Leadership Council for Human Rights

~ Feet in the mud, head in the sky ~

Friday, June 30, 2006

The Plight of Religious Minorities in the Middle East: Can Religious Pluralism Survive?

Congress of the United States
House of Representatives

Committee on International Relations

OPEN hearing of the Subcommittee on Africa, Global Human Rights and International Operations, held in Room 2172 of the Rayburn House Office Building: June 30, 2006

Today’s hearing focused on the current status of varying religious groups within the Middle East. In his opening statement, Chairman Chris Smith (R-New Jersey) noted that “we all too often overlook the incredible diversity of religion, liturgy, culture, art, history and literature which the Middle East represents.” Today's testimonies not only discussed the vast diversity of the Middle East, but they also expressed that because we overlook the diversity in the region, we are also turning a blind eye towards the widespread discrimination throughout the greater Middle East and its subsequent Islamisization.

Nina Shea, Vice Chair of the US Commission on International Religious Freedom (USCIRF) made numerous suggestions aimed at preserving religious pluralism in Egypt and Iraq. Shea discussed the plight of the Coptic Christians and the threat of violence that the community has faced in the past. Not only have the Copts been the targets of violence, their community receives little or no justice once such crimes are committed. The Al-Kosheh Massacre is one such example in which twenty Copts were killed in 1999; the government has not punished the perpetrators and refuses to consider its religious significance. Shea suggests that the United States set up a clear timetable for Egypt to implement more religious tolerance and if demands are not met by this deadline, consequences will occur.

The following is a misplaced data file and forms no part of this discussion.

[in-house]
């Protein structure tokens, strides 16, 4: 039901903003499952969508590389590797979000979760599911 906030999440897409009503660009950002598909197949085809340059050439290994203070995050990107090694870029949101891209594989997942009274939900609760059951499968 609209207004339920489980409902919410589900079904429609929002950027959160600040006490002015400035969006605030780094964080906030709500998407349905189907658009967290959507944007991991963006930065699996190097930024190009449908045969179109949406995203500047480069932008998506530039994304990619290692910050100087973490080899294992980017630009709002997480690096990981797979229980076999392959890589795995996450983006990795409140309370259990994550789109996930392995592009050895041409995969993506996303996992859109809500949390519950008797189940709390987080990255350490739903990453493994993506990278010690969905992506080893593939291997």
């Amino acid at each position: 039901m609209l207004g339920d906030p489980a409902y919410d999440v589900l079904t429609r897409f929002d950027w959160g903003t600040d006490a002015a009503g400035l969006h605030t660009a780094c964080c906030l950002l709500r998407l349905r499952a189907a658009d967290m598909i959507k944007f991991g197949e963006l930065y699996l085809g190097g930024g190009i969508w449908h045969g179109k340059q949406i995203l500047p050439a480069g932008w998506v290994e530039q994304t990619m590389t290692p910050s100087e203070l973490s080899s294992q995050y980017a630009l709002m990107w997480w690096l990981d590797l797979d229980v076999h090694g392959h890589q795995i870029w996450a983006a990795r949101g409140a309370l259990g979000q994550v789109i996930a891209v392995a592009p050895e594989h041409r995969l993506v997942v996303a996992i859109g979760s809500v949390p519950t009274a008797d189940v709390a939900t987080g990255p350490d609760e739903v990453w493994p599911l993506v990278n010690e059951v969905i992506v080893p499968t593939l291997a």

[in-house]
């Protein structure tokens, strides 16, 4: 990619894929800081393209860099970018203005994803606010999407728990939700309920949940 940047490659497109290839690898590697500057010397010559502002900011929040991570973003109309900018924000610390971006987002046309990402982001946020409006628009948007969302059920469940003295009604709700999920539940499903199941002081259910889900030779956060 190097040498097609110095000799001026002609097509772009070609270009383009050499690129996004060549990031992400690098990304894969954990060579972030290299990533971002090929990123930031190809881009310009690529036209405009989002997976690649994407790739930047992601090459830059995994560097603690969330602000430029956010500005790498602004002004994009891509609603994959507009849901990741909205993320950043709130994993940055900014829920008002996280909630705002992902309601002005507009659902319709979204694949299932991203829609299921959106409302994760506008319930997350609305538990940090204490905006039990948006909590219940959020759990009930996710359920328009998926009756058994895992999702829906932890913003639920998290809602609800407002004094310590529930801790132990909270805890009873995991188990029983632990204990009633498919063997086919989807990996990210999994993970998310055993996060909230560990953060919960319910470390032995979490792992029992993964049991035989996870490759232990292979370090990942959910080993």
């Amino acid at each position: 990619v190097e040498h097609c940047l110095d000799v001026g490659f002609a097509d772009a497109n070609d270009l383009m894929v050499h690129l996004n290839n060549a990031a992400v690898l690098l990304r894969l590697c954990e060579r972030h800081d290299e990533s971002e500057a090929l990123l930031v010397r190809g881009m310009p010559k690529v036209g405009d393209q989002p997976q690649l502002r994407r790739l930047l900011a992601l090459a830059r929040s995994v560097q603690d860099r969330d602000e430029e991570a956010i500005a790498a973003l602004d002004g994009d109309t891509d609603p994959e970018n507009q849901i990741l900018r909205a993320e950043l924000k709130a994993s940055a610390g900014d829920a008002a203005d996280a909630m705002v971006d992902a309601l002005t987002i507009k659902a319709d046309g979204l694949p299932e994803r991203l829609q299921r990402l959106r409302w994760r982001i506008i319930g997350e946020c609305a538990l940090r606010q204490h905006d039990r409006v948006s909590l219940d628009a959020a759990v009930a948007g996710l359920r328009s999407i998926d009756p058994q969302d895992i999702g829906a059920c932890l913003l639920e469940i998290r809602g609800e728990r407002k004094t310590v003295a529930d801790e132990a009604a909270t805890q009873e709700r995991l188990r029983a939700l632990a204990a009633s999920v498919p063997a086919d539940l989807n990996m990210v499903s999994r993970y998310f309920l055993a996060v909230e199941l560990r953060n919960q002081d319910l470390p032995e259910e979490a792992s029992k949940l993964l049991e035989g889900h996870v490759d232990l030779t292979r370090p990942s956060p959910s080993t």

Ms. Shea went on to discuss the implications of the US reconstruction policies in Iraq. In a country where non-Muslim minorities face severe discrimination, particularly in the Kurdistan region, the US can no longer build infrastructure in the country and then let the Iraqi people decide who benefits from such modernization. By ignoring this problem, the US had inadvertently allowed the Muslim majority to deprive non-Muslims of the improvements that have been made over the past couple of years.

One of the most powerful testimonies of today’s hearing came from Rosie Malek-Yonan, an Assyrian American and author of The Crimson Field. She, like so many other Assyrians living in the Diaspora, works relentlessly to shed light on the plight of the Assyrian Christians in Iraq. No matter how hard she works, Yonan lamented, no one, including the US, is doing anything to improve the Assyrian situation. For example, the population of Assyrians in Iraq has decreased to only 800,000 from 1.4million since the beginning of the Iraqi war. Yonan made it clear that her people are either dying or being driven away from their homeland.

The importance of today’s hearing was best captivated in Yonan’s story. Because of her words, the Subcommittee and Chairman Smith gave their word that they are listening and they are going to help the plight of her people. Such a sentiment was addressed to all those who testified on behalf of marginalized religious communities. And hopefully this commitment will follow through.


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